Mind Set Game #23: Reflective practice with Professor Brendan Cropley

In today’s episode of the Mind Set Game podcast, I sat down with Professor Brendan Cropley.

Brendan is a Professor of Sport Coaching in the School of Health, Sport, and Professional Practice. Brendan joined the School in 2017, having previously worked at Swansea University and Cardiff Metropolitan University. He has made a significant contribution to the Sport & Exercise Sciences, particularly in the area of sports psychology and sports coach education. He has provided a range of consultancy services to athletes, coaches, and NGBs as well as having an emerging research profile that has helped to shape training and development programmes in the sports sciences and sports coaching. This contribution has been recognised by the British Association of Sport & Exercise Science (BASES) who awarded Brendan Fellowship status in 2014. Continue reading “Mind Set Game #23: Reflective practice with Professor Brendan Cropley”

Do bad experiences of P.E. make you become sedentary?

Does having a bad experience impact your later life?

This topic has been suggested by a good friend of mine, Kevin McAdoo – we both studied Sports Science at Swansea University and he is now a Physical Education teacher himself.

To find out more, I asked members of my Facebook community in a poll about their experiences of P.E. at school and the results were quite surprising; however, this was a small pool of people, so I’m not saying it is something you could generalise to the wider population.

What was Found

It was a pretty even split between the individuals with a bad experience in physical education and those with a good experience who went on to have a non-sedentary life in adulthood. There were none that I polled who had a bad experience and were now sedentary, but I would put that down to the pool being on Facebook as opposed to say an email questionnaire just between myself and the recipient.

What was Learnt

Although this poll represents a small sample size, it lends support to the belief that personal context is key as those individuals who had bad experiences had possibly some kind of ‘eureka’ moment as to why they didn’t become sedentary, which is different for every individual.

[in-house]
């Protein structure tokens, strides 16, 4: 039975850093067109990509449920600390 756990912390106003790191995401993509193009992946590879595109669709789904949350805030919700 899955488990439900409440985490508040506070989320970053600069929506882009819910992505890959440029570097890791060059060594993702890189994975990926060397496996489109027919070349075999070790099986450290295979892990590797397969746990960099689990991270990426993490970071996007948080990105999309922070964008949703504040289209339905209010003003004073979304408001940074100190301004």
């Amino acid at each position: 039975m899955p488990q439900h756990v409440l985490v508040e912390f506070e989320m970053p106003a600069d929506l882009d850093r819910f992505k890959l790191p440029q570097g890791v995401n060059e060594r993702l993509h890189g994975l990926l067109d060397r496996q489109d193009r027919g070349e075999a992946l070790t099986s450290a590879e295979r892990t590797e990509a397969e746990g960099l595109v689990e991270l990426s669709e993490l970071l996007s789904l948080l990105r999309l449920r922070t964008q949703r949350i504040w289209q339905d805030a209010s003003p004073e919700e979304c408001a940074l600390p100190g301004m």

As Gordana Biernat would describe it; “They put a positive connotation on a negative situation.”

In conclusion

It all comes down to the individual being able to come to terms with that past experience and resolving/reflecting on the issue that is causing them the underlying stress in adulthood. This reasoning would be supported by Mike Marschhausen, as he would argue that  “current stress would be as a result of something in your past.”

But does that mean one way of thinking is better than the other? Not necessarily. It all comes back to the old way of thinking which I believe modern society is starting to shy away from and that is ‘Dealing with emotions’ or ‘hiding our true selves’.

You might ask, James what do you mean by that? Well, it’s very simple the world nowadays doesn’t like to get its feelings hurt (and no I am not saying bullying here which has come up in the media recently with British Cycling and British Swimming). But people are more likely to be like sheep and follow ‘the flock’ as opposed to challenging something they don’t believe in (with proper discourse and facts).

However, my way of thinking is a bit of a mixture of both Gordana’s and Mike’s. It’s probably because of my background in sports psychology and my sporting career which makes me think this way, as you are taught to reflect on both the good and bad of a situation. You might argue that analysing things all the time is a bad thing, which in hindsight I would agree with, as you can sometimes read too much into someone or something.

 

PS: I’d love to know what you thought of the blog. Hit me up in the comment section or alternatively drop me a message. I answer every email, just ask.

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